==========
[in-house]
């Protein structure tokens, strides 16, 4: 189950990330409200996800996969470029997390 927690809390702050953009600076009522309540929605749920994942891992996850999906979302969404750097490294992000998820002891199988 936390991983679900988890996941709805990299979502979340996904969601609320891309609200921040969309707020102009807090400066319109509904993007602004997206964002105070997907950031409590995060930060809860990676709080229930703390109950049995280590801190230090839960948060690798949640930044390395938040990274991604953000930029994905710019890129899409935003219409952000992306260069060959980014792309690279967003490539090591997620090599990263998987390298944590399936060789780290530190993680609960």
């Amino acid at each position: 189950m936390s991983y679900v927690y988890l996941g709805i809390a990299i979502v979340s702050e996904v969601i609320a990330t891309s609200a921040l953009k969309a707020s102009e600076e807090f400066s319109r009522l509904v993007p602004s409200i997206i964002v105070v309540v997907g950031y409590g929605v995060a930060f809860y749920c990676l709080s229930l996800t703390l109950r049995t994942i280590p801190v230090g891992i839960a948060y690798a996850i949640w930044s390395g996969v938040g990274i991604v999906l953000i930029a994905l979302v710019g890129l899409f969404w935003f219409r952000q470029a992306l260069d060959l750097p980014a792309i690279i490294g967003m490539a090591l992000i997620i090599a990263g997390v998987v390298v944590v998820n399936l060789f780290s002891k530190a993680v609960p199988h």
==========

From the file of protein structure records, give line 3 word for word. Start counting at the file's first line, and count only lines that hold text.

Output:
């Amino acid at each position: 189950m936390s991983y679900v927690y988890l996941g709805i809390a990299i979502v979340s702050e996904v969601i609320a990330t891309s609200a921040l953009k969309a707020s102009e600076e807090f400066s319109r009522l509904v993007p602004s409200i997206i964002v105070v309540v997907g950031y409590g929605v995060a930060f809860y749920c990676l709080s229930l996800t703390l109950r049995t994942i280590p801190v230090g891992i839960a948060y690798a996850i949640w930044s390395g996969v938040g990274i991604v999906l953000i930029a994905l979302v710019g890129l899409f969404w935003f219409r952000q470029a992306l260069d060959l750097p980014a792309i690279i490294g967003m490539a090591l992000i997620i090599a990263g997390v998987v390298v944590v998820n399936l060789f780290s002891k530190a993680v609960p199988h």